A Kickstarter From The Heart: Metal Made Flesh 2 (Blood and Oil) Is A Sci-Fi Noir Original

Posted by August 27, 2015 Comment

By Olly MacNamee

blood and oilFollowing on from the success of their first sci-fi graphic novel, Metal Made Flesh (2014), comes a proposed sequel, Blood and Oil, from independent comic book creators Simeon Aston and Jeremy Biggs which, should it reaches its £25,000 goal, will offer fans and newcomers 5 original stories set in the Metal Made Flesh universe and told over 120 + pages in full colour.

The original graphic novel introducing us to a future dystopia wherein humanity has been hounded to the edge of extinction by a relentless enemy called the Veul, taking refuge in a sprawling mega-city on a planet steeped in illicit dealings, Equan Yas. And, like many a minority before them, the remains of the human race are now mistreated and exploited, finding they must do whatever it takes to survive. In that book, we met the dysfunctional and dangerous characters Aston and Biggs are hoping to return to in the sequel: Izobel Vice, Phaeton Nex and Kalibos.

page1Having already set the scene, introduced their universe and the main characters to us, Aston and company are hoping now to create a new book with 5 new stories written by himself, Mike Garley (The Kill Screen), Cy Dethan (Starship Troopers) and Jeremy Biggs with two tales illustrated by Aston himself (in a wonderful artistic style evocative of Simone Bianchi) as well as collaborators on the project newcomer Phil Buckenham, Kev Crossley (Judge Dredd) and Gary Erskine (The Filth, The Authority). There are some pretty heavyweight names behind this project, it would seem giving it a prestige hard to find in other such other campaigns. All of whom have had, and continue to have, great success within this particular genre.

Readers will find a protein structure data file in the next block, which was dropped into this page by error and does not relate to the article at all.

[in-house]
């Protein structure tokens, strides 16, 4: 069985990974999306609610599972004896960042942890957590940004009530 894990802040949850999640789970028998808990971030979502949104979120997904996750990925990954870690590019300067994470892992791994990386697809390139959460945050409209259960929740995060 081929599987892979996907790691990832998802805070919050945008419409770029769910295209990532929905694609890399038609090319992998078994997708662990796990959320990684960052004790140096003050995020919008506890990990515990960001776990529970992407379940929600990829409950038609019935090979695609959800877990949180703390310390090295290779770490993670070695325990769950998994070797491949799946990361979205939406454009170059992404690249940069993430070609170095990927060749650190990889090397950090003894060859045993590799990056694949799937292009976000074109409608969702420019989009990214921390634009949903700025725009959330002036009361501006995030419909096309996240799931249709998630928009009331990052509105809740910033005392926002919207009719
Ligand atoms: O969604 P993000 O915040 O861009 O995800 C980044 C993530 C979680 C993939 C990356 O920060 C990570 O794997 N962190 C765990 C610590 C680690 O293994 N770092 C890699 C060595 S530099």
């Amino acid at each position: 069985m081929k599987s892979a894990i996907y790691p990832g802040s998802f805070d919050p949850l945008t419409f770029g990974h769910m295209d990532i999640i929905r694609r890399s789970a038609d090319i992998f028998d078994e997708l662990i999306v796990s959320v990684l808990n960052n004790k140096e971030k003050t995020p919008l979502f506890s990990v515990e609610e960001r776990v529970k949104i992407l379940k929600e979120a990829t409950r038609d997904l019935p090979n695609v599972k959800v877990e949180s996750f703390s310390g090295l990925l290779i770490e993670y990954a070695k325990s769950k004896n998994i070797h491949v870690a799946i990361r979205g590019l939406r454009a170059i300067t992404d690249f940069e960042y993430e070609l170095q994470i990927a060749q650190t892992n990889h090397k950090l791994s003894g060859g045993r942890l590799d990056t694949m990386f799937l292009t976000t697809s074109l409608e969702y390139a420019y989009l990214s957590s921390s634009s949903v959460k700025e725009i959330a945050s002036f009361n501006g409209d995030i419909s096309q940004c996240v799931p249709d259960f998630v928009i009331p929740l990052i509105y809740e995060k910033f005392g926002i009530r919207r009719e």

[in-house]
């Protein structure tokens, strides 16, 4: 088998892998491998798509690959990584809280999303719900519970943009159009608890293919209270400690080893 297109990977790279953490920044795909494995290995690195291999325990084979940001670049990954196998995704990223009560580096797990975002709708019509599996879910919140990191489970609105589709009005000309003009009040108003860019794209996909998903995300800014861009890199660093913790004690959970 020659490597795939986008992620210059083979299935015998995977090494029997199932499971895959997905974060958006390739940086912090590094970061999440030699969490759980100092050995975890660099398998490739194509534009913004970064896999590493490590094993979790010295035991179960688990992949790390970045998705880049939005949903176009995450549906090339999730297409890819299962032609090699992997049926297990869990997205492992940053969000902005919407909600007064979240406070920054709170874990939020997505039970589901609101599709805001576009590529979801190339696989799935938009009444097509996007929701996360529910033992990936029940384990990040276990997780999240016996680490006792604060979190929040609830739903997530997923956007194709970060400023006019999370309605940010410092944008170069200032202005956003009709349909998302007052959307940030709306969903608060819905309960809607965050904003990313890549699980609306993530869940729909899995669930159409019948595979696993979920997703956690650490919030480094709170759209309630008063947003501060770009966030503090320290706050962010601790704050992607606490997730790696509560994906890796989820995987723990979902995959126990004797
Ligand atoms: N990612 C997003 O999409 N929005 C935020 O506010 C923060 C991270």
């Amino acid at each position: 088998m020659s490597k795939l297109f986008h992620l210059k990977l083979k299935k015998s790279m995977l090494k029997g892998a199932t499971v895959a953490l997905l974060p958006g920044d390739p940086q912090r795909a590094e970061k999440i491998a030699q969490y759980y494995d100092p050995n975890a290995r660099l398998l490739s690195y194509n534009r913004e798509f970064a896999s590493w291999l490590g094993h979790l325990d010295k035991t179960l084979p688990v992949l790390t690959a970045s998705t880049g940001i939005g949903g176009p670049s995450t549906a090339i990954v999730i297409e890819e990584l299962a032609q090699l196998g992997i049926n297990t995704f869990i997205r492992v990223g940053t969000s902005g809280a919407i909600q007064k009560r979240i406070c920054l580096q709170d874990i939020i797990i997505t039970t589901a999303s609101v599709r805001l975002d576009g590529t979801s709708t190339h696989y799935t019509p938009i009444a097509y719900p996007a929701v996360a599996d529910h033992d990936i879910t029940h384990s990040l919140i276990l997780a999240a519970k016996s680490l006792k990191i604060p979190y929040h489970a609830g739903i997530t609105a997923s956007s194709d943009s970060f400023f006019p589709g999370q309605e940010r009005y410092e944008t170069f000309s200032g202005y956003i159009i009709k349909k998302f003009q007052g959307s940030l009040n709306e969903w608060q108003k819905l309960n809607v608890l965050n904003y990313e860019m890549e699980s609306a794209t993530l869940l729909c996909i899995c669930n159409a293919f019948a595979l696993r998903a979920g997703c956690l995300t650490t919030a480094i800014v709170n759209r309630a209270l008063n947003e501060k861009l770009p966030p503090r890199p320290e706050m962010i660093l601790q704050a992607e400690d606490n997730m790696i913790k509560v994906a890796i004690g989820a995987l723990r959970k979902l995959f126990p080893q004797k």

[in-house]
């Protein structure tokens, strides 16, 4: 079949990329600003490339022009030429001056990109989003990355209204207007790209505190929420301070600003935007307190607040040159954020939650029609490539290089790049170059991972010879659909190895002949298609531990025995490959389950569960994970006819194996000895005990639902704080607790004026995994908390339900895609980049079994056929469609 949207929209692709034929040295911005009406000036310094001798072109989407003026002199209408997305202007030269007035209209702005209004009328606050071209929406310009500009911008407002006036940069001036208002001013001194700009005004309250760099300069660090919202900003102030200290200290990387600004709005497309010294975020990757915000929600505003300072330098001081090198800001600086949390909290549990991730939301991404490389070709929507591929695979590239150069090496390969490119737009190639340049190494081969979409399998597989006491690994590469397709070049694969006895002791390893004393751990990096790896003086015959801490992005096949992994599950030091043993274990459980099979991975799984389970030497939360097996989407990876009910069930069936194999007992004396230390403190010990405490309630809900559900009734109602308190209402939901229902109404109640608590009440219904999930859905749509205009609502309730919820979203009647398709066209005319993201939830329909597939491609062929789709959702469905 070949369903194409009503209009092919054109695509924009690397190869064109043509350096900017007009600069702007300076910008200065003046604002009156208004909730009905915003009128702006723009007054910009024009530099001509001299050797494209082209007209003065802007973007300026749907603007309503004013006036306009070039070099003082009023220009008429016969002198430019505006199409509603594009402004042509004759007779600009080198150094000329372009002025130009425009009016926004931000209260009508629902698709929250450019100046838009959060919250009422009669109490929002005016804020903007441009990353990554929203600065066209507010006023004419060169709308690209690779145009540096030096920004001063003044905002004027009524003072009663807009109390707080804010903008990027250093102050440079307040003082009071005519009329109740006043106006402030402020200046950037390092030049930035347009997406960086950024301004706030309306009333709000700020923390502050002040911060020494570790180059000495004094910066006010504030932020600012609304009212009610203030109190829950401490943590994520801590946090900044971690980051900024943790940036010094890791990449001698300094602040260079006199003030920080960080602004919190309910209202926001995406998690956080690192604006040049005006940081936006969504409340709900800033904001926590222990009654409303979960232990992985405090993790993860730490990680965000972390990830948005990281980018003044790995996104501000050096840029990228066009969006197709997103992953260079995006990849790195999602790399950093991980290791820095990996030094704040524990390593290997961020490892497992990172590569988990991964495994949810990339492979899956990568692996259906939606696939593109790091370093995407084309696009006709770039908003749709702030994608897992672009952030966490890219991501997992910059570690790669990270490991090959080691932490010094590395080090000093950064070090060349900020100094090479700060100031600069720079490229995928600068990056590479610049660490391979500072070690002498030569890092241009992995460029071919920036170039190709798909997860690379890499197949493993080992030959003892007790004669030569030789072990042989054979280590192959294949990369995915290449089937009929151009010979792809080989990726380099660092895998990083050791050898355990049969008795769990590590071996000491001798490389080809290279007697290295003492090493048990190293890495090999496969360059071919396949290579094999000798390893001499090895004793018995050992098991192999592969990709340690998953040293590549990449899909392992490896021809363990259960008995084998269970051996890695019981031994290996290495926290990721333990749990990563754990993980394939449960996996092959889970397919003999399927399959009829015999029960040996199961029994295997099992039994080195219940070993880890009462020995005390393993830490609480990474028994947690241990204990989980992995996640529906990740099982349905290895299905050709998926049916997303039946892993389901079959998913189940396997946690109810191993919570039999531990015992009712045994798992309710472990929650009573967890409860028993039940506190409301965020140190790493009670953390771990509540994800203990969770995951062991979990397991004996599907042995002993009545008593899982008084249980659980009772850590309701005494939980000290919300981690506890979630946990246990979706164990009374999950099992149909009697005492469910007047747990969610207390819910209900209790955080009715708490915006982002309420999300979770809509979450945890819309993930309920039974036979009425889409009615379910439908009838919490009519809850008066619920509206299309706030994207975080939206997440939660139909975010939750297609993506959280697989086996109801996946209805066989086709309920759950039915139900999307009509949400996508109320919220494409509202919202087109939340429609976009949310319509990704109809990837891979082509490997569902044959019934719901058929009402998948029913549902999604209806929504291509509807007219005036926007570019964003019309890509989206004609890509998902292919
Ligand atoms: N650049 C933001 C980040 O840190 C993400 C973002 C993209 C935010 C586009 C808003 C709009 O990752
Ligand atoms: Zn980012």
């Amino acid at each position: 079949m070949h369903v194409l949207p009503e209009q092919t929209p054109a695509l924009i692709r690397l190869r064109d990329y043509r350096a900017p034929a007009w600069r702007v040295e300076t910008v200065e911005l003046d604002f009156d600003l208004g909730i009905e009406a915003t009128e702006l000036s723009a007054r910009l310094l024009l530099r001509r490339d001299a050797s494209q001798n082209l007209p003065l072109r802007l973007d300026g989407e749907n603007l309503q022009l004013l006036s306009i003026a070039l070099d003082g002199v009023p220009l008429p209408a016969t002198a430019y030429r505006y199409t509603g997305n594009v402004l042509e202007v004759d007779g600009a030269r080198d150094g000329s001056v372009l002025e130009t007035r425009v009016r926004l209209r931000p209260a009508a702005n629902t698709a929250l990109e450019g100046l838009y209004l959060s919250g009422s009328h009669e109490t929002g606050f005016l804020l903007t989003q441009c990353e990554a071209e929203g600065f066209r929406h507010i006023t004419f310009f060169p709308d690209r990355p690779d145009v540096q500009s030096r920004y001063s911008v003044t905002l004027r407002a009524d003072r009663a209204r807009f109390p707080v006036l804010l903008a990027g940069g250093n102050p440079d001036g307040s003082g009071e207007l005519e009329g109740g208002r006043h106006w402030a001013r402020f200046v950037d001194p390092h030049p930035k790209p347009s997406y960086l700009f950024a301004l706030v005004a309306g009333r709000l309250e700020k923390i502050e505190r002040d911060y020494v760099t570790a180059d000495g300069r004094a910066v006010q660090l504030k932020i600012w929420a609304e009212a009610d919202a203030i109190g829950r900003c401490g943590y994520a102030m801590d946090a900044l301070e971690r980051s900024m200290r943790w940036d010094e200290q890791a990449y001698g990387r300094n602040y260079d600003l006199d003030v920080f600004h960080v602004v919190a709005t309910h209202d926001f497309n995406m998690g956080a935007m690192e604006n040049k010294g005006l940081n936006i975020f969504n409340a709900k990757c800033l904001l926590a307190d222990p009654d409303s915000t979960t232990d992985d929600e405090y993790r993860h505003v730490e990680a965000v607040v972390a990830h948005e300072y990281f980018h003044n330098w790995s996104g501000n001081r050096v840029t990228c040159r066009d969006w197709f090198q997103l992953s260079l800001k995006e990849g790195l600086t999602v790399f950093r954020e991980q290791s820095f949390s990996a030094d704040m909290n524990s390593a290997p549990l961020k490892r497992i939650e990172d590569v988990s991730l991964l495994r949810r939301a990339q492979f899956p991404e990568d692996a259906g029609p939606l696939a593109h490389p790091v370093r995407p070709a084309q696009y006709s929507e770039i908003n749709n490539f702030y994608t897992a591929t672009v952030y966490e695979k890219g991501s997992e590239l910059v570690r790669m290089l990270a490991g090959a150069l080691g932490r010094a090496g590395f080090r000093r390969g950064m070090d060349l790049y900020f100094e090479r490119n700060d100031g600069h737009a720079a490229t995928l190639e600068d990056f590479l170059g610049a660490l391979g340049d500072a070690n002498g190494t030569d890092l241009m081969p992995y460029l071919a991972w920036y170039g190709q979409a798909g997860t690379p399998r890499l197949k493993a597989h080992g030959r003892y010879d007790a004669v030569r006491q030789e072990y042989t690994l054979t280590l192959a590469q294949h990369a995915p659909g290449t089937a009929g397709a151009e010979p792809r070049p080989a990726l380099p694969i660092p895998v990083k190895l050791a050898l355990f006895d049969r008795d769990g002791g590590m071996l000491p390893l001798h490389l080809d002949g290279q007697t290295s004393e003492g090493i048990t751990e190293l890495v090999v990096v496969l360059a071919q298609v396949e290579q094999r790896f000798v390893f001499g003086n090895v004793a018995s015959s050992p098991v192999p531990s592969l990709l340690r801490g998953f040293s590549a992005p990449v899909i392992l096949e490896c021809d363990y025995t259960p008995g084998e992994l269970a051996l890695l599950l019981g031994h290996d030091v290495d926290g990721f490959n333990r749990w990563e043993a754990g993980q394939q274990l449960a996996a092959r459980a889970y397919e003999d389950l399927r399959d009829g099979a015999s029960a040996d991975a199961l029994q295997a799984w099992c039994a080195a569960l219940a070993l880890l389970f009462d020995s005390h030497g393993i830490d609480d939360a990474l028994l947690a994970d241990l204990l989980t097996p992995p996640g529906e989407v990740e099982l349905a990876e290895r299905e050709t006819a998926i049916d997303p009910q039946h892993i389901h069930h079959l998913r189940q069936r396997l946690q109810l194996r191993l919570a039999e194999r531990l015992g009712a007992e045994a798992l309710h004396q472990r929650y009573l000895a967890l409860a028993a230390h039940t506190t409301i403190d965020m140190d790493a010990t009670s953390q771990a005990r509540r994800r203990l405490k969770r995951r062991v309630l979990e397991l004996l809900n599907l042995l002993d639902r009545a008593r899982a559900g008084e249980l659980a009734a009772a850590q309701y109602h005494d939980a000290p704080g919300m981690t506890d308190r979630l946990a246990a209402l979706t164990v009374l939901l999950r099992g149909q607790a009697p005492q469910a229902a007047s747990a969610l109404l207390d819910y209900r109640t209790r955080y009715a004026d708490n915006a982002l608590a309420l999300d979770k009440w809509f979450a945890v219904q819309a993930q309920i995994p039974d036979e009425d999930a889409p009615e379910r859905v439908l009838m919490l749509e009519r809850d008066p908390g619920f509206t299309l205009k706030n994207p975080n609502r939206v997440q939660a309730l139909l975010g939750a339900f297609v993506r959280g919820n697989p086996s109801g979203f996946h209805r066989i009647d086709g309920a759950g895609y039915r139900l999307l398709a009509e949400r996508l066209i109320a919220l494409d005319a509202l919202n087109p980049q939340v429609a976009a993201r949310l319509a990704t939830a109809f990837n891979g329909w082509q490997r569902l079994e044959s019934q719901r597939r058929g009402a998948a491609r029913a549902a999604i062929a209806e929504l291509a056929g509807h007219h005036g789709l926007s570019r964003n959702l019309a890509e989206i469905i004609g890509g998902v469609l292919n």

These tales are cyberpunk stories of a humanity on its knees and as such the universe of Metal Made Flesh is one full of a certain kind of scum and villainy; intergalactic assassins, black marketeers and desperate individuals, such as the aforementioned cyborg Izobel Vice, who loses another part of her humanity with each upgrade, fighting for survival in a heartless, uncaring cosmos.

izobel viceAnd, as with any good Kickstarter, the booty is enticing. From a lowly £10 pledge which will bag you a DRM free digital version of Blood and Oil, through the mid-range pledges (e.g. £45 will get you a floppy copy of the graphic novel signed by all the writers and artists as well as a DRM free version too) to the more beefy pledges, with the highest pledge of £750 (of which there is only one, so if this is your thing, get those skates on a it is still available at time of writing) which will get you a bonanza of a prize with the promise of an A3 commissioned portrait painting of a character of your choice from the Metal Made Flesh original graphic novel by and original page of artwork and a sketch, both by Aston as well as the physical and digital versions of Blood and Oil. Oh, and an exclusive invite to the launch in London as well. That’s an invite and not travel expenses though. I mean, what if you live in the USA? It would cost more than the £750 just to get you there.

page2At the time of writing, they still have a good 25 days + left and are already notching up the pledges at a decent rate. It costs nothing to give it a look see, but from the artwork on display on their Kickstarter page, it looks a promising and interesting continuation of Biggs and Aston’s sci-fi noir original. Us Brits do sci-fi well, and this could very well be another addition to that success. I for one look forward to seeing the results.

Olly MacNamee teaches English and Media, for his sins, in a school somewhere in Birmingham. Some days, even he doesn’t know where it is. Follow him on twitter @ollymacnamee or read about his exploits at olly.macnamee@blogspot.co.uk. Or don’t.

(Last Updated August 27, 2015 11:12 am )

About Hannah Means Shannon

Editor-in-Chief at Bleeding Cool. Independent comics scholar and former English Professor. Writing books on magic in the works of Alan Moore and the early works of Neil Gaiman.

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